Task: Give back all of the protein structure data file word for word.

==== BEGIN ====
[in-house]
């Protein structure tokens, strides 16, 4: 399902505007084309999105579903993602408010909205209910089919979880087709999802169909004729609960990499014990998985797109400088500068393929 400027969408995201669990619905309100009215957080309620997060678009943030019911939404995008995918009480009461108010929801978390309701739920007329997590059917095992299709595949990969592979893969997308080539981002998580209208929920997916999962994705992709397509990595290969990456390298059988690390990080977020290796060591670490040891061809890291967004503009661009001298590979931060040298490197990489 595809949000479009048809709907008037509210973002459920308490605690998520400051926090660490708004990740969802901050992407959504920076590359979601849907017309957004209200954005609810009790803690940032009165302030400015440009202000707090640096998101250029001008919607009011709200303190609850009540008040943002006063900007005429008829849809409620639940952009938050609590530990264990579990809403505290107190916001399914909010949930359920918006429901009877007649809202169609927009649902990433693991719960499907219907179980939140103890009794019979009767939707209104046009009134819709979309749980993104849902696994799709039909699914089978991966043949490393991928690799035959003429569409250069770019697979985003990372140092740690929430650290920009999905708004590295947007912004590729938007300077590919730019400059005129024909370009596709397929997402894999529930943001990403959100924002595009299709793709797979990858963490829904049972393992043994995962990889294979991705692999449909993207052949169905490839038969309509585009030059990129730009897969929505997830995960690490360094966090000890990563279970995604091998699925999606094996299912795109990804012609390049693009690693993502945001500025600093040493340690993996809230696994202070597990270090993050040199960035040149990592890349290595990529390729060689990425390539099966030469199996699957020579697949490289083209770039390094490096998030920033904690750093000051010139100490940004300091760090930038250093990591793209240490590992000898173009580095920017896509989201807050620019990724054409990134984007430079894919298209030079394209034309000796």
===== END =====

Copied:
[in-house]
């Protein structure tokens, strides 16, 4: 399902505007084309999105579903993602408010909205209910089919979880087709999802169909004729609960990499014990998985797109400088500068393929 400027969408995201669990619905309100009215957080309620997060678009943030019911939404995008995918009480009461108010929801978390309701739920007329997590059917095992299709595949990969592979893969997308080539981002998580209208929920997916999962994705992709397509990595290969990456390298059988690390990080977020290796060591670490040891061809890291967004503009661009001298590979931060040298490197990489 595809949000479009048809709907008037509210973002459920308490605690998520400051926090660490708004990740969802901050992407959504920076590359979601849907017309957004209200954005609810009790803690940032009165302030400015440009202000707090640096998101250029001008919607009011709200303190609850009540008040943002006063900007005429008829849809409620639940952009938050609590530990264990579990809403505290107190916001399914909010949930359920918006429901009877007649809202169609927009649902990433693991719960499907219907179980939140103890009794019979009767939707209104046009009134819709979309749980993104849902696994799709039909699914089978991966043949490393991928690799035959003429569409250069770019697979985003990372140092740690929430650290920009999905708004590295947007912004590729938007300077590919730019400059005129024909370009596709397929997402894999529930943001990403959100924002595009299709793709797979990858963490829904049972393992043994995962990889294979991705692999449909993207052949169905490839038969309509585009030059990129730009897969929505997830995960690490360094966090000890990563279970995604091998699925999606094996299912795109990804012609390049693009690693993502945001500025600093040493340690993996809230696994202070597990270090993050040199960035040149990592890349290595990529390729060689990425390539099966030469199996699957020579697949490289083209770039390094490096998030920033904690750093000051010139100490940004300091760090930038250093990591793209240490590992000898173009580095920017896509989201807050620019990724054409990134984007430079894919298209030079394209034309000796």